Plan on Carbon Tax
This journal has addressed topics of global warming several times over the past year, but this piece reminds us that consequences of misinformed policies can be devastating to citizens, industry and the national future.
Science examining climate change draws conclusions from facts. Your views or mine are not valid because of consensus. Ample reasons exist to question man’s role, via carbon dioxide or greenhouse-gas emissions, in contributing to climate shifts and whether solar cycles are a cause of climate fluctuations. Evidence is not conclusive that human activities on Earth changes climate. Enter the political class (the least competent to be involved) into this debate, and problems are immediate.
It is evident that President Obama’s tax proposals for cap and trade (C&T), a rearranged version of the Warner-Lieberman bill from the last Congress that mercifully failed, have also collapsed. “Carbon protectionism” failed by a 67-31 vote against an amendment to the 2009 appropriation bill, and it is projected that a C&T replacement will not pass anytime soon.
An MIT study projected an added $3,128 annual family cost via this approach, which was political stupidity. So your 2009 political class has created a new ruse – not C&T but a “carbon tax” on industry and individuals. There are good reasons to be wary, including facts:
- C&T has an established bureaucracy worldwide to feed at the public trough.
- C&T advocates do not understand markets or business.
- C&T complexities disguise weakness, so it is hard to connect ethics and self-interest.
- If learned folks from the United Nations say C&T is good, it must be.
The carbon tax is an environmental tax on emission of carbon dioxide or other greenhouse gases – a pollution tax. Pollution is a “negative externality” because the presumed negative effect is on a party not directly involved in a transaction. As it was originally explained by English economist Arthur Pigou, taxing goods (fossil fuels) that are the source of negative externalities (carbon dioxide) becomes an indirect tax. The “social cost of carbon” is estimated to range between $10 and $350 per ton. It is necessary that we distinguish between the weights of carbon and its content in carbon dioxide, only one of innumerable greenhouse gases, or the originating fuel. Only 27.29% by weight of CO2 is carbon.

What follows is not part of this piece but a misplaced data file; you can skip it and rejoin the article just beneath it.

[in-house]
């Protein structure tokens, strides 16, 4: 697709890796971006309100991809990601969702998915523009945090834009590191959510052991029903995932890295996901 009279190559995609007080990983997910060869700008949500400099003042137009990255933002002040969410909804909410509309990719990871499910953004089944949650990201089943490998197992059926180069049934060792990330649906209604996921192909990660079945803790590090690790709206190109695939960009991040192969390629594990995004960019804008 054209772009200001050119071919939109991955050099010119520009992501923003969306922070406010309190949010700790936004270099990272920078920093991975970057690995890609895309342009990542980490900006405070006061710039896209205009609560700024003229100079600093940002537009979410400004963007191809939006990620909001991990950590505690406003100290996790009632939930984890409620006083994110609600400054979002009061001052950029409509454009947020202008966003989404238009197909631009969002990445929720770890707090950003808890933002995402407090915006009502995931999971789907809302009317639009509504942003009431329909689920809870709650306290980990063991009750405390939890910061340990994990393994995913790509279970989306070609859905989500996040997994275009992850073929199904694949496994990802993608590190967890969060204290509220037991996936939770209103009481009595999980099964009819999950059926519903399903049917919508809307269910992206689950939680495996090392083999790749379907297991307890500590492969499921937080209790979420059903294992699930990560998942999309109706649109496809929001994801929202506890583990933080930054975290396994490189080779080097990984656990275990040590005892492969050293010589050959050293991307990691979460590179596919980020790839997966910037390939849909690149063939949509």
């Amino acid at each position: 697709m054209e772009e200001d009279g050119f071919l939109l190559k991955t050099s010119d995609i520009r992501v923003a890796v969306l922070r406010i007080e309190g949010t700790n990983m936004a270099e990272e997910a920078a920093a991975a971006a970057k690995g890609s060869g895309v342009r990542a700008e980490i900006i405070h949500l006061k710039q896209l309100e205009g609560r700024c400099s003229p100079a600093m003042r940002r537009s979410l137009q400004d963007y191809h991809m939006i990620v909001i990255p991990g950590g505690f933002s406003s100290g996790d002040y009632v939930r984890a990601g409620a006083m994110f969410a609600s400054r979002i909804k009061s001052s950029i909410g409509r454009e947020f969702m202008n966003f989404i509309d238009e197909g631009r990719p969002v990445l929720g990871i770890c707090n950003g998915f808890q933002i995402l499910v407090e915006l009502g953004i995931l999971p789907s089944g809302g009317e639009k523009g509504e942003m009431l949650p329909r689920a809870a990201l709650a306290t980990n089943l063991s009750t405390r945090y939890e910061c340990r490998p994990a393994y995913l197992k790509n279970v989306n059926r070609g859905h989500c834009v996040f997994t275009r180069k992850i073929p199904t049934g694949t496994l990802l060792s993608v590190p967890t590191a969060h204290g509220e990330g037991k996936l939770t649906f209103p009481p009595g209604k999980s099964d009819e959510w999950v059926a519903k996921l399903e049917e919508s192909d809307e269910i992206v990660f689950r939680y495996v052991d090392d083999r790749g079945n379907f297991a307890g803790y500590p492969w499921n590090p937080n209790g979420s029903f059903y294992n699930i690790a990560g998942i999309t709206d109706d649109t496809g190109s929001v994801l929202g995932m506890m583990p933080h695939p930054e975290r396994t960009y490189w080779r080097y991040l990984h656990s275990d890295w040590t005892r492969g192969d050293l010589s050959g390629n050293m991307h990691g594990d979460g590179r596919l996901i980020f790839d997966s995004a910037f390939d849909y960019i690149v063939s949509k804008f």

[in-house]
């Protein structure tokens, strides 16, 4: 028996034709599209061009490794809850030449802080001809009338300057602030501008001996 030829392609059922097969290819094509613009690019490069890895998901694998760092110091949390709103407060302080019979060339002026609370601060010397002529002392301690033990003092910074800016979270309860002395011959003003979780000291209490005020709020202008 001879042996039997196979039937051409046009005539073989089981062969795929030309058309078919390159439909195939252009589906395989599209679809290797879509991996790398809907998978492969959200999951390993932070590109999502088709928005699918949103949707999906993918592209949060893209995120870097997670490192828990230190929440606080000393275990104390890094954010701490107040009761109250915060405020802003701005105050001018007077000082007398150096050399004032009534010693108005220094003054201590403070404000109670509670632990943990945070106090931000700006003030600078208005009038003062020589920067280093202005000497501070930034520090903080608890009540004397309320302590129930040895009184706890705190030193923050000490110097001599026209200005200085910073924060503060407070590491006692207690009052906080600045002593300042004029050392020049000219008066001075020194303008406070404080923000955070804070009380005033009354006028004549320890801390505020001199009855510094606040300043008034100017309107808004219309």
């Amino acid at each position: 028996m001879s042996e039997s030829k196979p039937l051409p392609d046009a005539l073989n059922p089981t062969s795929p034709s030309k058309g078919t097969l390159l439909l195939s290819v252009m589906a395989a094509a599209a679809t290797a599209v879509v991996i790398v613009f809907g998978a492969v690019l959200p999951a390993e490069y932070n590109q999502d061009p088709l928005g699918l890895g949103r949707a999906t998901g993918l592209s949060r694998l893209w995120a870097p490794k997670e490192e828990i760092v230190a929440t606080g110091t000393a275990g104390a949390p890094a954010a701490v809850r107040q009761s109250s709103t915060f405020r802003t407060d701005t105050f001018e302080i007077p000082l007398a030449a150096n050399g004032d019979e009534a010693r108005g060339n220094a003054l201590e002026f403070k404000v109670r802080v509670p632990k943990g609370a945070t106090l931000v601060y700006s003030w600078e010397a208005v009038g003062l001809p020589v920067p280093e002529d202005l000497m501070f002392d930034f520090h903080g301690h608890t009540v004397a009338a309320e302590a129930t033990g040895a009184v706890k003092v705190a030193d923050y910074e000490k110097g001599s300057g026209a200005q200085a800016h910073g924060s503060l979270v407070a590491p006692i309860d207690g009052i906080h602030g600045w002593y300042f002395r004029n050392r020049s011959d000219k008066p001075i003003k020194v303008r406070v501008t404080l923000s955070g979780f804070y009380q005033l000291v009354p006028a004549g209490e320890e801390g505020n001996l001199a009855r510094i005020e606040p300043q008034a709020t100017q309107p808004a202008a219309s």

The Department of Energy has detailed public estimates that show carbon content in combustion products for various fuels. At a flat $100 per ton of CO2 produced by burning fossil fuel, a carbon tax would essentially add 77-129% to electric bills, 60-144% for gasoline and about 100% to costs for natural gas and other refined crude-oil products.
Is an environmental need to restrict fossil-fuel burning a real issue? Is a tax on production and consumption of energy the way to reduce CO2? What is the probable price that industry should expect to pay via an indirect tax? My prediction is about $100 per ton at the outset. All this does is encourage industry to move offshore to more reasonable political environments, which exacerbates the socialist course of this country.
Issues as important as these cannot be left to politicians. A premier example is a 648-page bill from Congressmen Markey (D-MA) and Waxman (D-CA) that may have found its way from committee to House debate by the time you read this. The “American Renewable Energy Act” (H.R. 890) requires retail electric suppliers to meet 6% of their retail load with “qualifying renewable resources” by 2012, increasing to 25% by 2025. Two months ago, this column reported that only 7% of all use is from “renewable” sources. The nitwits who mandate these things are paid $175,000 annually plus great perquisite by taxpayers. The public that allowed this should be ashamed. IH